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Resilient businesses to rebuild margins as economic outlook improves, says RSM UK

Middle market businesses are demonstrating remarkable resilience, investing in people and productivity to rebuild profit margins. RSM’s latest Middle Market Business Index (MMBI), the first economic index to focus solely on middle market* businesses in the UK, has risen to 131.4 in Q1, an increase of 16 points, and the largest rise since the index began.

The first MMBI of 2023 shows middle market leaders are more positive about the economic outlook compared to last quarter’s data, with 39% saying the economy has already improved, and 54% expecting it to improve over the next quarter, a significant jump up from 38% last quarter.

RSM UK’s latest MMBI also shows almost half (45%) of business leaders say their net profits are already up compared to last quarter, while 60% said they expect their net profits to increase over the next six months, a rise from 47% last quarter.

Paul Anthony, regional managing partner in the South at RSM UK, said: ‘The rise in businesses expecting the economy to improve suggests renewed positivity, but we are not out of the woods yet. Business leaders in the South should plan for another drop in economic growth, and inventory management is key to weathering the storm. Leaders in the region should also focus on the recovery in the second half of the year, as businesses that invest in their people and productivity now will be best placed to benefit from the upswing when it arrives.’

Encouragingly, over half (59%) of middle market businesses plan to increase capital expenditure and investment over the next six months, and over half (58%) anticipate that turnover will increase.

There is evidence that firms are holding on to employees even though they have less work, opting to reduce their hours rather than lay them off and then having to recruit at a later date. While the unemployment rate has risen to 3.7%, it is still low given the current macroeconomic weakness. The tight labour market, and concerns about recruitment struggles, could explain why 48% of businesses hired more staff in Q1, and 61% say they are planning to recruit over the coming six months.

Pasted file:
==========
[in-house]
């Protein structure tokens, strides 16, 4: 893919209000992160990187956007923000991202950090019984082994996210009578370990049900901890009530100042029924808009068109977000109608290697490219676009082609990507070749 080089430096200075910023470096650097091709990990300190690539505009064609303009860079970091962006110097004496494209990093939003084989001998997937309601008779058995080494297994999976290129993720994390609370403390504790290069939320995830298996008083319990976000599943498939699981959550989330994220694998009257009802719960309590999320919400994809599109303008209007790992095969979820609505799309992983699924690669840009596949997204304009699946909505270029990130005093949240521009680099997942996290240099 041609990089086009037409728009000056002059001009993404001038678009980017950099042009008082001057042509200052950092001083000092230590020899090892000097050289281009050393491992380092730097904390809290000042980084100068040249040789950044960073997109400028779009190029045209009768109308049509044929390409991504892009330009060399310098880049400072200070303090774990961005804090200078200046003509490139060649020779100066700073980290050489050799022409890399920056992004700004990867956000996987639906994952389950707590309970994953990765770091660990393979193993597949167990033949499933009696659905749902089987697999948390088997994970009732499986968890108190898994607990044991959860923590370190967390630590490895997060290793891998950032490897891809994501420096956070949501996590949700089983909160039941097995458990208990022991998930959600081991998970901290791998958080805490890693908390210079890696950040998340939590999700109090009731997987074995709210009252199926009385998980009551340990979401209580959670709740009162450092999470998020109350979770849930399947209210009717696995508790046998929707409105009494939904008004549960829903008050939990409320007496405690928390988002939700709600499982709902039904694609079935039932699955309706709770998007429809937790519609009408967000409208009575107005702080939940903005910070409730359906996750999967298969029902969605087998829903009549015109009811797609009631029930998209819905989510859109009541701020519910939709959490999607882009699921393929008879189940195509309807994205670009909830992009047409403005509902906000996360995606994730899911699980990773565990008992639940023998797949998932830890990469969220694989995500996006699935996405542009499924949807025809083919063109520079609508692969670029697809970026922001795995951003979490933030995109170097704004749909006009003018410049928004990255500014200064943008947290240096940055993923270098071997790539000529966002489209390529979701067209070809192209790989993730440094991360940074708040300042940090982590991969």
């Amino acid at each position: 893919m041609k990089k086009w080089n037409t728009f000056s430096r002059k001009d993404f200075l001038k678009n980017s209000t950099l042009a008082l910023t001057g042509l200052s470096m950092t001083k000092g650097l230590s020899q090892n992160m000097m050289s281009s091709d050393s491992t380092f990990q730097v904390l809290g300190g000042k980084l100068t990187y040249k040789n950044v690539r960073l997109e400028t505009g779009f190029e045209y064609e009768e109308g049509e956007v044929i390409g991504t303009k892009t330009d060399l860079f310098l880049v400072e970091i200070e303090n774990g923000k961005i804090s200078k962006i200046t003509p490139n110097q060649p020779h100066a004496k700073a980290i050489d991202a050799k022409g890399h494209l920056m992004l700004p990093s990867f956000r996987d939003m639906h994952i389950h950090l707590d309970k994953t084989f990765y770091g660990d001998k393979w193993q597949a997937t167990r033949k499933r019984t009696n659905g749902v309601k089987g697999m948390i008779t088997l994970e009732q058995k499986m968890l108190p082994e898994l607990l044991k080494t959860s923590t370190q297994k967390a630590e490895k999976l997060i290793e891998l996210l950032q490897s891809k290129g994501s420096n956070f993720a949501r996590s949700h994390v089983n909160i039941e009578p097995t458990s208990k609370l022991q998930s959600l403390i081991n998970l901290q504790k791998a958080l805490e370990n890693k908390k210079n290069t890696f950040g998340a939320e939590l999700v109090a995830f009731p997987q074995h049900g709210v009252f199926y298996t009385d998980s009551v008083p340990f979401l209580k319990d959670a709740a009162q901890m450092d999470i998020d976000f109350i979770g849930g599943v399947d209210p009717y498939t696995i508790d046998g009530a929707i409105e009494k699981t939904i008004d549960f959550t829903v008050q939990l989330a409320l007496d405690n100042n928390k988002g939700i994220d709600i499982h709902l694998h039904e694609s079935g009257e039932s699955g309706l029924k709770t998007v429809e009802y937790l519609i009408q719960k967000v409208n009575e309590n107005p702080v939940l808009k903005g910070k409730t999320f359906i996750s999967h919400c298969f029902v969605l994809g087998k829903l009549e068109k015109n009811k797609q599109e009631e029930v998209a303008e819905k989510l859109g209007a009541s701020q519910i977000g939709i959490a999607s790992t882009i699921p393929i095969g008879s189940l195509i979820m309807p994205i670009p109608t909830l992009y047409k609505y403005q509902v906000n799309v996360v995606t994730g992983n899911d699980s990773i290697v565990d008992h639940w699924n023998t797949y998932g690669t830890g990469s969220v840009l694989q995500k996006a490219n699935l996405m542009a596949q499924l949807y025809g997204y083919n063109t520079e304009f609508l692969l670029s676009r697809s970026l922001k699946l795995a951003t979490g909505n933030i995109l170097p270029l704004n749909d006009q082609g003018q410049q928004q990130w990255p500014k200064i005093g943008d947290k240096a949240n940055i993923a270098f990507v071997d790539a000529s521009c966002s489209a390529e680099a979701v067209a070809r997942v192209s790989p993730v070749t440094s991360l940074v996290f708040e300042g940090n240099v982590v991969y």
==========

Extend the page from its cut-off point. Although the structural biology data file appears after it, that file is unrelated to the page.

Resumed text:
The data shows that some middle market firms are passing on costs to their customers. Almost half (48%) of businesses said they raised prices in Q1, while 64% said they intended to raise prices in the next six months, up from 57% in Q4. This is a key factor in why profitability increased significantly in Q1, with 45% saying net profits had increased, compared to only 35% in Q4.

One potential risk to many middle market businesses is excess stock accumulation though. Almost half (45%) of middle market businesses said they were holding more stock now than in the last quarter, up from 34% in Q4.

There are encouraging signs that the huge ramp up in costs is abating, and middle market businesses are rebuilding their margins. With inflation still in double digits, unsurprisingly the data shows around two thirds (67%) of businesses paid more for their inputs in Q1 than last year. Inflation is now falling though, and this is likely to continue throughout 2023, as the Bank of England tries to reach its inflation target of 2%.

Thomas Pugh, economist at RSM UK concludes: ‘Although the UK economy isn’t technically in recession, growth is likely to be extremely weak, and the economy is unlikely to be back to its 2019 size until 2024 at the earliest. While there’s signs of light at the end of the tunnel now, there’s still a few bumps in the road ahead for middle market businesses.’

RSM’s MMBI presents unique insight into the health of the middle market – the engine room for growth in the UK – whilst drawing on credible forward-looking indicators to deliver predictive economic insight over a six-month period.

For further information and to view the report visit Home Page – MMBI (

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Sarah Irving

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